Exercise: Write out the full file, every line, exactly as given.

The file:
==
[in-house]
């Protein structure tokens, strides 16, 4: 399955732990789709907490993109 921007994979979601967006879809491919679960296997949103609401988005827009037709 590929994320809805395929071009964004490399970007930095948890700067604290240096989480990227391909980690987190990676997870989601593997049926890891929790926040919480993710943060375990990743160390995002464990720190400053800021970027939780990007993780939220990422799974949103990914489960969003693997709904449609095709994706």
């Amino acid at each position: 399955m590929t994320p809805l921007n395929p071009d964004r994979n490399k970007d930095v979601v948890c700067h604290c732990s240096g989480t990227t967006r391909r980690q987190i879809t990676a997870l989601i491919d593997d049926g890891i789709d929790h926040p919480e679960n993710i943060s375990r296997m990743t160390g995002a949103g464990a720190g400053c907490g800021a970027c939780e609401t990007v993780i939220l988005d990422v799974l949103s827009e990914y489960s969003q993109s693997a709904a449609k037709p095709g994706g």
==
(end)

[in-house]
């Protein structure tokens, strides 16, 4: 399955732990789709907490993109 921007994979979601967006879809491919679960296997949103609401988005827009037709 590929994320809805395929071009964004490399970007930095948890700067604290240096989480990227391909980690987190990676997870989601593997049926890891929790926040919480993710943060375990990743160390995002464990720190400053800021970027939780990007993780939220990422799974949103990914489960969003693997709904449609095709994706």
């Amino acid at each position: 399955m590929t994320p809805l921007n395929p071009d964004r994979n490399k970007d930095v979601v948890c700067h604290c732990s240096g989480t990227t967006r391909r980690q987190i879809t990676a997870l989601i491919d593997d049926g890891i789709d929790h926040p919480e679960n993710i943060s375990r296997m990743t160390g995002a949103g464990a720190g400053c907490g800021a970027c939780e609401t990007v993780i939220l988005d990422v799974l949103s827009e990914y489960s969003q993109s693997a709904a449609k037709p095709g994706g």